Small Town Doc Talks Healthcare with White House
Tim McKnight, MD, a family physician from Dennison, OH, believes government has a role in healthcare delivery, but not necessarily a big role.
"I think the less government is involved the better off we are," says McKnight, who is not a supporter of the Affordable Care Act.
So when McKnight and three dozen other healthcare providers were invited to meet with cabinet-level members of the White House Rural Council this month, he was skeptical, but he accepted.
"I thought they would be more about promoting their policies and give us very little if any time to express our concerns," McKnight says of the May 1 meeting in Washington, DC, which was hosted by Health and Human Services Secretary Kathleen Sebelius, and Agriculture Secretary Tom Vilsack.
"Two-thirds of the meeting was about them listening to us and I was impressed with that. I felt like they were listening intently. A lot of topics were discussed," he says. "They said they were going to take this back, discuss it, and rehash it, and come together and decide their next step. Let's see what happens."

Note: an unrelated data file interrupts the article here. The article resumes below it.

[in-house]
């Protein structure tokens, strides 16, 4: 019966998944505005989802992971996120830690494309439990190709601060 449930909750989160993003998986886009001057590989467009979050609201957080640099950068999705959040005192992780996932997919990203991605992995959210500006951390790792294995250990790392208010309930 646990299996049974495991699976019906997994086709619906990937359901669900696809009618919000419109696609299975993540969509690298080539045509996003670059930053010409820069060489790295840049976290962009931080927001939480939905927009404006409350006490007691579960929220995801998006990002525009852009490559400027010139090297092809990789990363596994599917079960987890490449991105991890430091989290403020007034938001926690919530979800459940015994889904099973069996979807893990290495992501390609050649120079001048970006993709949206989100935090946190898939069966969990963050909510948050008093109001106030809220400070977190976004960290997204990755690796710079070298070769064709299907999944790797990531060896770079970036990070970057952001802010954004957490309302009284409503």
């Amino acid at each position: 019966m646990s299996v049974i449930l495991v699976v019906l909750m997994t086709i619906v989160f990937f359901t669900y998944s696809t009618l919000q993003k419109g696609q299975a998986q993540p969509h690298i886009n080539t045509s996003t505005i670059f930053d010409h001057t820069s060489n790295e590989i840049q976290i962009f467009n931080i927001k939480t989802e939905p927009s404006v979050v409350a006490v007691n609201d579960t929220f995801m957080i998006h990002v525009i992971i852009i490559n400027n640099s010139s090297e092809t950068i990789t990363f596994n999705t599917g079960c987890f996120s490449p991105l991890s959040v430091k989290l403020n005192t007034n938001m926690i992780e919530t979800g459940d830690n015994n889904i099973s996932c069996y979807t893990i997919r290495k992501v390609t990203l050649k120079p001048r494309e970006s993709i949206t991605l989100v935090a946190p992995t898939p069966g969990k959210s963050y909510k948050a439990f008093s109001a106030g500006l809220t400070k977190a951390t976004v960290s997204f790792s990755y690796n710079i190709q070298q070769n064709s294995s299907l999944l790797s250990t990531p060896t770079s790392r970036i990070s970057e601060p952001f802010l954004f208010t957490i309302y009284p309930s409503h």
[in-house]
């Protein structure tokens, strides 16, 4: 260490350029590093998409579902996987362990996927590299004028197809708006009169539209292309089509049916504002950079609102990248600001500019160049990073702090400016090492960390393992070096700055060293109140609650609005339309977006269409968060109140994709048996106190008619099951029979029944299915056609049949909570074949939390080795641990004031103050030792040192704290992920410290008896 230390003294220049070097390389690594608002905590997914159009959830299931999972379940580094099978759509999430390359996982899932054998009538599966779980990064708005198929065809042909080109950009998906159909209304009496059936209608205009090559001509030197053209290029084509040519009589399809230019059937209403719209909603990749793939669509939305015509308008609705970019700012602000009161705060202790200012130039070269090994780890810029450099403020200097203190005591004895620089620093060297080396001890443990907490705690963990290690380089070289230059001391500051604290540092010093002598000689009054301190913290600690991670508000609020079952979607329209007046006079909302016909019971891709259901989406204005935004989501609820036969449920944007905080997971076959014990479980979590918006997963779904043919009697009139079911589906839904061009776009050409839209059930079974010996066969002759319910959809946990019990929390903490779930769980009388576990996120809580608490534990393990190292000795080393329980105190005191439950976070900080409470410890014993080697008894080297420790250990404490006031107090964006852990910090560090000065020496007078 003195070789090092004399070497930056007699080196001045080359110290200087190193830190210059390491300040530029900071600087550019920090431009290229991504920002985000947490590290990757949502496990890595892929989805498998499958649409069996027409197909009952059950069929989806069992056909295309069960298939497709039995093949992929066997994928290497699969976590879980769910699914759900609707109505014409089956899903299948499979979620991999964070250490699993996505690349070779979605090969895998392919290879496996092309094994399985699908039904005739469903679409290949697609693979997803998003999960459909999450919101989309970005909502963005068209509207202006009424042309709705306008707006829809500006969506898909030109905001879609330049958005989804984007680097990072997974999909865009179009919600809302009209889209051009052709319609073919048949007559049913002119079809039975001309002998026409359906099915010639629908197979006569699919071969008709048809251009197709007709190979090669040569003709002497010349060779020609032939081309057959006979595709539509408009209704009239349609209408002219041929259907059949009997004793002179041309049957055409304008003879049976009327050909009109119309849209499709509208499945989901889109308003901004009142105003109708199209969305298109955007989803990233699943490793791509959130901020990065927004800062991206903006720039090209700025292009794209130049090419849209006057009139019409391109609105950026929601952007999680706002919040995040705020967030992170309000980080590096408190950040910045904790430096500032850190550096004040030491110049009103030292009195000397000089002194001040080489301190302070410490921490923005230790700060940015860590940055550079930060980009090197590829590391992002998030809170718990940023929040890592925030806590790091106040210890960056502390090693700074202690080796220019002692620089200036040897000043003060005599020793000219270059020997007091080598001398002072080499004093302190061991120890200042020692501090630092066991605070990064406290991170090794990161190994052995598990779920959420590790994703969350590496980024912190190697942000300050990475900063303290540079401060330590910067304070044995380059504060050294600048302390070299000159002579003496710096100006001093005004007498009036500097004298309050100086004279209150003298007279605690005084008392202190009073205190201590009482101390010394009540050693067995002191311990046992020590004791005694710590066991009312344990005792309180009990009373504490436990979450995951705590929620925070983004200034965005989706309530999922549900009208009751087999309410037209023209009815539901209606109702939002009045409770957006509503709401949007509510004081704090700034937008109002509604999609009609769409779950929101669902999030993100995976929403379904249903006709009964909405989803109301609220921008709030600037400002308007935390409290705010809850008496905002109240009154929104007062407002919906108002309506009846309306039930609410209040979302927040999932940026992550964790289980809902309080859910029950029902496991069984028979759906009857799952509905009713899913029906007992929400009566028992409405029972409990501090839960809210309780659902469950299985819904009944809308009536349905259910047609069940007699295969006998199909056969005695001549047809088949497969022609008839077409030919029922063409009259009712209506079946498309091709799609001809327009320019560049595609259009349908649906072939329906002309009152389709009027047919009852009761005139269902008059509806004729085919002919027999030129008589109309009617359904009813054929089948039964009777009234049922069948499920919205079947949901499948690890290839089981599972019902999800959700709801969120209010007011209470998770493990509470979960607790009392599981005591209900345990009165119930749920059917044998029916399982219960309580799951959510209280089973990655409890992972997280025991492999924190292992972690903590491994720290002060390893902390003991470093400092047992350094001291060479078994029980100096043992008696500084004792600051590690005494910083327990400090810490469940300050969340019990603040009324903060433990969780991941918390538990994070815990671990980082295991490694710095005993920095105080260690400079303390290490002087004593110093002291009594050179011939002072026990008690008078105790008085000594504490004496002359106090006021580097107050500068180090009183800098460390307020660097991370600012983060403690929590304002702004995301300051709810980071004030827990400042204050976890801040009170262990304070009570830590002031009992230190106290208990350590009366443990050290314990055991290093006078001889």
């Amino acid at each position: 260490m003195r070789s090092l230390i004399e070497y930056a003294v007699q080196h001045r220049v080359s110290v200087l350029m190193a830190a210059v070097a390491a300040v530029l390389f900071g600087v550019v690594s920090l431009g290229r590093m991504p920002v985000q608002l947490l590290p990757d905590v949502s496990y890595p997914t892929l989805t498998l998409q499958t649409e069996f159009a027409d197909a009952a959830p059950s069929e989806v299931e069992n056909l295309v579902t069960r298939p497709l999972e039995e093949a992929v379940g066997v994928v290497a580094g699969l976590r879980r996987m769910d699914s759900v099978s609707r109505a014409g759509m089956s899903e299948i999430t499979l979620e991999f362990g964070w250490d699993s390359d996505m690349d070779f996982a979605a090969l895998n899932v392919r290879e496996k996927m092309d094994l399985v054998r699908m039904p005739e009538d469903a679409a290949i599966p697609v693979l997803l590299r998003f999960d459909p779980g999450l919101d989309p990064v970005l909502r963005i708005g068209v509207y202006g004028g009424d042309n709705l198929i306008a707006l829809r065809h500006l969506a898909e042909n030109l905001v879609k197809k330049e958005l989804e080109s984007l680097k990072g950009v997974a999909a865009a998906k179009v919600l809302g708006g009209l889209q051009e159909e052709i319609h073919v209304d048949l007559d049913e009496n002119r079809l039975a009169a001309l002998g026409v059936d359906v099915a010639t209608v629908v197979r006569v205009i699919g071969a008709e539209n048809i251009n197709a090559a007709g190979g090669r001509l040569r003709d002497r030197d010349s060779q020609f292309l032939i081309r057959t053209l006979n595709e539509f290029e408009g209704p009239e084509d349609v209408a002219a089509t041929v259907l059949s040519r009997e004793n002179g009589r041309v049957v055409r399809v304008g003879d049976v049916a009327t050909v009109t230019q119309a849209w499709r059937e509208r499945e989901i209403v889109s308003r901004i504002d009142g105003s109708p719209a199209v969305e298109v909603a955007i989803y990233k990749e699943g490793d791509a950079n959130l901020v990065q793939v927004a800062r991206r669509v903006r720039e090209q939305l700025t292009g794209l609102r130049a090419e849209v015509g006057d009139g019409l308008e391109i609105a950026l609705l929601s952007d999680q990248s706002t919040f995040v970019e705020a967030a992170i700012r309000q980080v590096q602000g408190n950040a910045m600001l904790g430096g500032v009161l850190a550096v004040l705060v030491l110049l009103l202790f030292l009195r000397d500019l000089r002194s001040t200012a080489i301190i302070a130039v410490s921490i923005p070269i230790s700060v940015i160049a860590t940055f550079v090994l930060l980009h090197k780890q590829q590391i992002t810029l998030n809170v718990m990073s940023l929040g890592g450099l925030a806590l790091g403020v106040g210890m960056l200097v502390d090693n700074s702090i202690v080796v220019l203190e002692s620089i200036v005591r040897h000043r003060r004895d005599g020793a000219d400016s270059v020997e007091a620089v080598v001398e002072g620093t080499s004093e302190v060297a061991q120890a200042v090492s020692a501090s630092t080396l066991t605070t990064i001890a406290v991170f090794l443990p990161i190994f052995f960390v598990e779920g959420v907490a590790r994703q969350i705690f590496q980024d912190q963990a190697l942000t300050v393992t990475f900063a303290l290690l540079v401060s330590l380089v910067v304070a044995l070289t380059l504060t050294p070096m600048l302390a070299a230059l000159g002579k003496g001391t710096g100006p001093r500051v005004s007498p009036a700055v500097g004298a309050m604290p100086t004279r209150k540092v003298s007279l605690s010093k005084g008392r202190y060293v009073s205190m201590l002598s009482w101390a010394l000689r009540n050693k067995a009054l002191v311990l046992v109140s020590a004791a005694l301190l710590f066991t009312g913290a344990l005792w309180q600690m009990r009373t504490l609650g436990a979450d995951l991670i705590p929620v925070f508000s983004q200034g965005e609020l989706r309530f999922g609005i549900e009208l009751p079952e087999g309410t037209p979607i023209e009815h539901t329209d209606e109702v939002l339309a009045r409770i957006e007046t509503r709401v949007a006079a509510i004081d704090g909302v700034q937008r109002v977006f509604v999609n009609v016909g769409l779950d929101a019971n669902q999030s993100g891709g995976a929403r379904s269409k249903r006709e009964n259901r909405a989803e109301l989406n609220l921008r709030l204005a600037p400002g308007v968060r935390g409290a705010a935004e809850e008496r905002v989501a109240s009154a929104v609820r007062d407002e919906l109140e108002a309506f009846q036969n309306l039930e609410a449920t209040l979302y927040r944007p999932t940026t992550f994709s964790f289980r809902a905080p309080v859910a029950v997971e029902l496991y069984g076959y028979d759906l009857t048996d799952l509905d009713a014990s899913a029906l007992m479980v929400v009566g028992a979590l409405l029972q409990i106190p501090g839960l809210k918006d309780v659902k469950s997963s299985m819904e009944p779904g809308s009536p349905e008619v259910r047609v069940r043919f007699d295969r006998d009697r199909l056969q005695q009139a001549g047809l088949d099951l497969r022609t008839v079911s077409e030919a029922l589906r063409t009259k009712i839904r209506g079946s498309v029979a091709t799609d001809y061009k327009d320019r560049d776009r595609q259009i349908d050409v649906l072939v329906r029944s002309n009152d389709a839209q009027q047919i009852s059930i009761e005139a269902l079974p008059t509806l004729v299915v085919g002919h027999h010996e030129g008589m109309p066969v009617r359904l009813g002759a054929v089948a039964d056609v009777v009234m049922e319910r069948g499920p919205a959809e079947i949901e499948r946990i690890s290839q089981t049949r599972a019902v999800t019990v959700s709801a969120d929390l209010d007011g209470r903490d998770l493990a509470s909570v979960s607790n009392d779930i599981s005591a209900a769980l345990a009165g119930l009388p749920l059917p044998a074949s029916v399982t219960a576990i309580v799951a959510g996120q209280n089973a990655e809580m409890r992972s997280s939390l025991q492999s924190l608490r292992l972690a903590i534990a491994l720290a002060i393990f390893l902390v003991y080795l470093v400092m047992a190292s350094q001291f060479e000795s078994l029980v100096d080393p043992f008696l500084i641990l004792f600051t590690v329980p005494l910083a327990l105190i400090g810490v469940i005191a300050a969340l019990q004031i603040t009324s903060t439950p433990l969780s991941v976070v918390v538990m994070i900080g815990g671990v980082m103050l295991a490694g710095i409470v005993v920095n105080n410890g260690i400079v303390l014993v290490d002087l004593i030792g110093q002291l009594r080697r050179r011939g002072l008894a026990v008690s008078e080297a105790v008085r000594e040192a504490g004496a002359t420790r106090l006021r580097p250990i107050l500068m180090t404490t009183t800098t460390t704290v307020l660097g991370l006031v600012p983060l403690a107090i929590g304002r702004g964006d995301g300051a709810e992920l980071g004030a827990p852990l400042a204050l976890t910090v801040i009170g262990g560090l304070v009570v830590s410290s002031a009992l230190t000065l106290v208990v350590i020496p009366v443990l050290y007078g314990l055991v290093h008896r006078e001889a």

To be clear, McKnight is not anti-government. He just doesn't believe that all of the problems that plague healthcare delivery in this country can be solved with a government fiat.
In fact, McKnight says he is the product of successful federal healthcare policy. He had no plans to practice in a rural area when he graduated from medical school in 1997 until he tapped federal government debt forgiveness and scholarship programs that situated him in this eastern Ohio town of 2,650 or so souls.
"Traditionally, the problem has been the new docs go to the rural site, you do your time, and you move back to the suburbs or where your ideal practice is. They weren't able to retain them," he says.
Rather than plot an escape, McKnight, his wife, and their three children have made Dennison their home.
"I did thank the council for the scholarship and the loan repayment. I told them I felt like this was a successful placement because in my case, I fell in love with the area and I am committed to [it] and to my patients," he says.